The Anthrax Threat

Since anthrax infections claimed several lives and anthrax spores turned up at locations nationwide, worried Americans have been educating themselves about bioterrorism threats and possible precautions.

Read the NPR Science Desk anthrax primer, and how to deal with suspicious packages.

search More NPR News radio coverage of the anthrax threat.

Biohazard team member signals to a co-worker

A member of a biohazard team signals to a co-worker as she dons protective clothing prior to working on the Hart Senate Office Building on Capitol Hill Nov. 6, 2001. The building, where an anthrax-laced letter to Sen. Tom Daschle was received, remains closed for decontamination.
Photo: Copyright 2001
Reuters Limited

In Depth

Under Quarantine
Public health officials are planning how to deal with a contagious disease used as a bioterrorist weapon. In the process, they're weighing civil liberties against measures such as quarantines.
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Risk Assessment
The chances of dying of cancer or in a car crash are far greater than from succumbing to anthrax, but our perceptions of the anthrax threat are magnified. NPR's Richard Harris reports.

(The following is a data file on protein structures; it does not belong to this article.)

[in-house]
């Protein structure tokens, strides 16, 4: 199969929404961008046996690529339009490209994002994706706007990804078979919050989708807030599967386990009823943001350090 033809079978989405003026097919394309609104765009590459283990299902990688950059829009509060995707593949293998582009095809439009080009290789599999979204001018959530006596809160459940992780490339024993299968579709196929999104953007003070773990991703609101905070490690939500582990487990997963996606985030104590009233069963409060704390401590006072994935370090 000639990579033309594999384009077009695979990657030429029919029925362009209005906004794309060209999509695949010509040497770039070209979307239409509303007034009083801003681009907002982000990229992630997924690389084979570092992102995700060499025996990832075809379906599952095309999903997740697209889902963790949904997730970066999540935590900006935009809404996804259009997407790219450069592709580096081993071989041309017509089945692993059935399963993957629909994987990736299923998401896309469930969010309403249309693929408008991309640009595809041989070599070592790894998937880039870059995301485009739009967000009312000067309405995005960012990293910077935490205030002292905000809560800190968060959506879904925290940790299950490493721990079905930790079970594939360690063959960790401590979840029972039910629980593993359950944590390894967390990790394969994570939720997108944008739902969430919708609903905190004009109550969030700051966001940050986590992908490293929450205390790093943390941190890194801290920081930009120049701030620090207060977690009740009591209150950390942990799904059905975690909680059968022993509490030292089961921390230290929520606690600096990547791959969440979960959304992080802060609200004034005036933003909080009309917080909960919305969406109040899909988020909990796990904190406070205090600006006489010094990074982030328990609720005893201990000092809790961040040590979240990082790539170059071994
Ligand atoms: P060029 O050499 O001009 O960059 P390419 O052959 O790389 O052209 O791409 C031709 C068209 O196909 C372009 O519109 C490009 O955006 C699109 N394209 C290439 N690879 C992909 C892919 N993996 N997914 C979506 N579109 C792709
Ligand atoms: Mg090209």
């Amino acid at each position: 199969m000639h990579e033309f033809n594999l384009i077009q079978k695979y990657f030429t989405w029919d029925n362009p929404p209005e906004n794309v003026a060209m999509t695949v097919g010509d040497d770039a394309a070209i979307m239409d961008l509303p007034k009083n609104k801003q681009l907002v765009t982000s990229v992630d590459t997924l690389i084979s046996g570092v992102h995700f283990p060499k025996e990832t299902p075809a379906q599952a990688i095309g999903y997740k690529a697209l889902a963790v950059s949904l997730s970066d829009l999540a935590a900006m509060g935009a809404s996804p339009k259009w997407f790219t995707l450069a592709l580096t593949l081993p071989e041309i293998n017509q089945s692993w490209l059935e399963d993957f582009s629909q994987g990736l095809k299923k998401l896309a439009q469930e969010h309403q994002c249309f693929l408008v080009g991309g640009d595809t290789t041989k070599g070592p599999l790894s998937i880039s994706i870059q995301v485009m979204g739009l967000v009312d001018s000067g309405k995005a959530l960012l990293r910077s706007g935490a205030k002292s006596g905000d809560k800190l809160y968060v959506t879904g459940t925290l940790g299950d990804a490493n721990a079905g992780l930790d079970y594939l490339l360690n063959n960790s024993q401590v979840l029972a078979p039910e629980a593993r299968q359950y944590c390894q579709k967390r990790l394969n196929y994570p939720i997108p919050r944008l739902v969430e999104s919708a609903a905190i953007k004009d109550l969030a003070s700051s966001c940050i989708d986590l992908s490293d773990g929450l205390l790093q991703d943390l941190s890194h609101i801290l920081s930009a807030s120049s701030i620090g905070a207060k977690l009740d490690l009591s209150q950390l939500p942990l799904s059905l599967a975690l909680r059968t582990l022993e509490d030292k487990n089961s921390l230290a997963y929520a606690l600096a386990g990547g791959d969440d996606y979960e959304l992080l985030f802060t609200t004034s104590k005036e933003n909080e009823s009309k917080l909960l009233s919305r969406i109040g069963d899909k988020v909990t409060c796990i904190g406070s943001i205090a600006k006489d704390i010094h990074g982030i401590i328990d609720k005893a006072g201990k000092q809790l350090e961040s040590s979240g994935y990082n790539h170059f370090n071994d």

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Anthrax Origins
Some experts are convinced Iraq -- or another foreign government -- is the source of the anthrax used to terrorize the United States. Others suspect domestic origins. NPR looks at the possibilities.
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History of Biological Warfare
Bioterrorism isn't a modern-day phenomenon; some say anthrax has been with us since biblical times. Find out more about the history of biowarfare.
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An Anthrax Primer
NPR's Science Desk answers some frequently asked questions about anthrax, the deadly bacterium that has caused a scare in several states.
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Anthrax and the Mail
NPR offers tips for evaluating and dealing with suspicious letters or packages in light of the anthrax scare.
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'You’re Supposed To Go Get Tested'
Exclusively for, NPR's Julie Rovner reports on her personal brush with the anthrax threat on Capitol Hill.
Expanded Coverage

Other Resources

Suspicious Mail Alert poster

The United States Postal Service issued this poster explaining what to do upon receiving suspicious mail.
Photo: U.S. Postal Service
Click for enlargement (Adobe Acrobat required)

• FBI and photos of anthrax-laced letters sent to Sen. Tom Daschle, NBC's Tom Brokaw and the New York Post.

• United States Postal Service

• Centers for Disease Control and Prevention anthrax information Web site and CDC tips on detecting and dealing with suspicious packages

• U.S. Department of Health and Human Services

• Journal of the American Medical Association

• Johns Hopkins University's Center for Civilian Biodefense Studies